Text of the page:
Arctic Sea Ice May Expand Or Contract Over Next Decade, Before Disappearing By Mid-Century
Apropos of Arctic sea ice melting on track to set a new record low this year: There's some new research on how quickly we might see an entirely ice-free summer. Scientists from the National Center for Atmospheric Research discovered an unexpected result in their computer simulations of Arctic ice melting:
"One of the results that surprised us all was the number of computer simulations that indicated a temporary halt to the loss of the ice," says NCAR scientist Jennifer Kay, the lead author. "The computer simulations suggest that we could see a 10-year period of stable ice or even a slight increase in the extent of the ice. Even though the observed ice loss has accelerated over the last decade, the fate of sea ice over the next decade depends not only on human activity but also on climate variability that cannot be predicted." (Science Daily)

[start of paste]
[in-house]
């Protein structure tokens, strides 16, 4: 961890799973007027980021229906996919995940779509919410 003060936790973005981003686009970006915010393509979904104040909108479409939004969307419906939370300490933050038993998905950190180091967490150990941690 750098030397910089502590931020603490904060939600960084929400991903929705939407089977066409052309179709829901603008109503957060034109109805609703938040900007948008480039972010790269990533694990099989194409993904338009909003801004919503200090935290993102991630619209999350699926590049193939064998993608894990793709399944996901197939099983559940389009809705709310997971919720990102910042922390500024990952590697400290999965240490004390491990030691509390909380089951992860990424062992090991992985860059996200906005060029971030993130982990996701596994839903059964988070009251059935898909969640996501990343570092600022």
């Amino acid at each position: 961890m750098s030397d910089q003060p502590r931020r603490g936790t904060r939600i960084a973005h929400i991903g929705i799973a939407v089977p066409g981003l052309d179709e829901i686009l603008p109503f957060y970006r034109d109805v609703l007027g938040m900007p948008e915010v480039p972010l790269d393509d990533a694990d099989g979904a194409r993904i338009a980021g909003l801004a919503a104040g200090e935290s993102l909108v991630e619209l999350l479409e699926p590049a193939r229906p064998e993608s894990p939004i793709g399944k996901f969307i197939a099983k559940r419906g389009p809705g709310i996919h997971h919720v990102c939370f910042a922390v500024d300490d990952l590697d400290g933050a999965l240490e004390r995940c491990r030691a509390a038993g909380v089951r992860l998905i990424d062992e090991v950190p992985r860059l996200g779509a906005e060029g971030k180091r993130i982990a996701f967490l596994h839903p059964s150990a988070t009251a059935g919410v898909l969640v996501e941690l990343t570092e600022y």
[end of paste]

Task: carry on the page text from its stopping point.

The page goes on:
Kay points out that though the fate of sea ice over the next decade may be in question--in these simulations Arctic sea ice was equally likely to expand or contract in the short-term under the climate conditions of the late 20th and early 21st century--but the fact that we will see an ice-free Arctic some time this century is not.
Kay says, "When you start looking at longer-term trends, 50 to 60 years, there's no escaping the loss of ice in the summer."
In the past few years there have been numerous research claims about when we will experience the first ice-free summer in the Arctic (in the past 100,000 years at least). The most aggressive of these claims places that date at 2015.